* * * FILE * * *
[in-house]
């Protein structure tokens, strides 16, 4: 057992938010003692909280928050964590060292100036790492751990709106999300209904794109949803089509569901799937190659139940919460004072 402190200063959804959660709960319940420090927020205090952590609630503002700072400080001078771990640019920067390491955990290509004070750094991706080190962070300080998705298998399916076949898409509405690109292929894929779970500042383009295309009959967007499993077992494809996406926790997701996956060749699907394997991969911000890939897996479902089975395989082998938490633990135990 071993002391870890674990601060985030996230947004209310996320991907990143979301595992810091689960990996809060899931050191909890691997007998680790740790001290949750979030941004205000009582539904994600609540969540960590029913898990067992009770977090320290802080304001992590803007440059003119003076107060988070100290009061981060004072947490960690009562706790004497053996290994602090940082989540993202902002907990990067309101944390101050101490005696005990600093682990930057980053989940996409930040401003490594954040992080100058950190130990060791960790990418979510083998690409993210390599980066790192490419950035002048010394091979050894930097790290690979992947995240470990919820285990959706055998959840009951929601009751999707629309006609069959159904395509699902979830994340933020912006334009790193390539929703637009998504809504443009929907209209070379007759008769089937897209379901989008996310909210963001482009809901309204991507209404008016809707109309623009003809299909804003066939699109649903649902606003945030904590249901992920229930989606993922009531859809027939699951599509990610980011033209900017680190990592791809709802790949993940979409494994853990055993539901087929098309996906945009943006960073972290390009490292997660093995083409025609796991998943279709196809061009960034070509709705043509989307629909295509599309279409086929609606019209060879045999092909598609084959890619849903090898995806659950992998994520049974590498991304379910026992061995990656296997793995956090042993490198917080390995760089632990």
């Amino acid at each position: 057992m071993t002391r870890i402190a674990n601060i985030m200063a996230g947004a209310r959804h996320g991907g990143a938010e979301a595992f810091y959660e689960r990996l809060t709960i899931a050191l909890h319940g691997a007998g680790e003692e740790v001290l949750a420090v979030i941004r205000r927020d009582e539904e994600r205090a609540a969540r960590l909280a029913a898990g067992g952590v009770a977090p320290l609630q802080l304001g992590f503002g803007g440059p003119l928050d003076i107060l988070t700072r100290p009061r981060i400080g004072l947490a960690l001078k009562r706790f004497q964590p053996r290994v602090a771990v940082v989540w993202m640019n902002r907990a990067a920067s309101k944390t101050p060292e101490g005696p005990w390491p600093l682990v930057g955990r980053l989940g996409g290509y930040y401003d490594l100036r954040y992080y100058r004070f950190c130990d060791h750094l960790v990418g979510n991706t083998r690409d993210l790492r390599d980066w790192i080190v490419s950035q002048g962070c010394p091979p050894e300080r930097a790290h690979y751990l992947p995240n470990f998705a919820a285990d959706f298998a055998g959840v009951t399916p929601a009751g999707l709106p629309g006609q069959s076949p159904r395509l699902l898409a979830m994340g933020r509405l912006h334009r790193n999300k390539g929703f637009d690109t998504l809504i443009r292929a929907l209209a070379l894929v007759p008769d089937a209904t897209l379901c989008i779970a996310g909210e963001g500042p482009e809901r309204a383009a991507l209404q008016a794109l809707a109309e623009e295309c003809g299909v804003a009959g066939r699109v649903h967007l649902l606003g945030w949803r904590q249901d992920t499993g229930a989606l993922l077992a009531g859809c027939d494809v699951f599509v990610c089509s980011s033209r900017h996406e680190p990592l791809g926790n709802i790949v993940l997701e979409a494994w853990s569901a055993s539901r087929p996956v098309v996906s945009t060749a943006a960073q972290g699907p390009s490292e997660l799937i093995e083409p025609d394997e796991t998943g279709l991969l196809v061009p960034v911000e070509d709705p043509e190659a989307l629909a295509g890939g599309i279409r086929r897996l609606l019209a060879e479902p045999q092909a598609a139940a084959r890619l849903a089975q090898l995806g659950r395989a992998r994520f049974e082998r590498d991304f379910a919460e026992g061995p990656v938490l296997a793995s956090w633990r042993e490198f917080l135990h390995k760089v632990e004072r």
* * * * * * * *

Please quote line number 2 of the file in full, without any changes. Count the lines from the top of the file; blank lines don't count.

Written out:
């Protein structure tokens, strides 16, 4: 057992938010003692909280928050964590060292100036790492751990709106999300209904794109949803089509569901799937190659139940919460004072 402190200063959804959660709960319940420090927020205090952590609630503002700072400080001078771990640019920067390491955990290509004070750094991706080190962070300080998705298998399916076949898409509405690109292929894929779970500042383009295309009959967007499993077992494809996406926790997701996956060749699907394997991969911000890939897996479902089975395989082998938490633990135990 071993002391870890674990601060985030996230947004209310996320991907990143979301595992810091689960990996809060899931050191909890691997007998680790740790001290949750979030941004205000009582539904994600609540969540960590029913898990067992009770977090320290802080304001992590803007440059003119003076107060988070100290009061981060004072947490960690009562706790004497053996290994602090940082989540993202902002907990990067309101944390101050101490005696005990600093682990930057980053989940996409930040401003490594954040992080100058950190130990060791960790990418979510083998690409993210390599980066790192490419950035002048010394091979050894930097790290690979992947995240470990919820285990959706055998959840009951929601009751999707629309006609069959159904395509699902979830994340933020912006334009790193390539929703637009998504809504443009929907209209070379007759008769089937897209379901989008996310909210963001482009809901309204991507209404008016809707109309623009003809299909804003066939699109649903649902606003945030904590249901992920229930989606993922009531859809027939699951599509990610980011033209900017680190990592791809709802790949993940979409494994853990055993539901087929098309996906945009943006960073972290390009490292997660093995083409025609796991998943279709196809061009960034070509709705043509989307629909295509599309279409086929609606019209060879045999092909598609084959890619849903090898995806659950992998994520049974590498991304379910026992061995990656296997793995956090042993490198917080390995760089632990």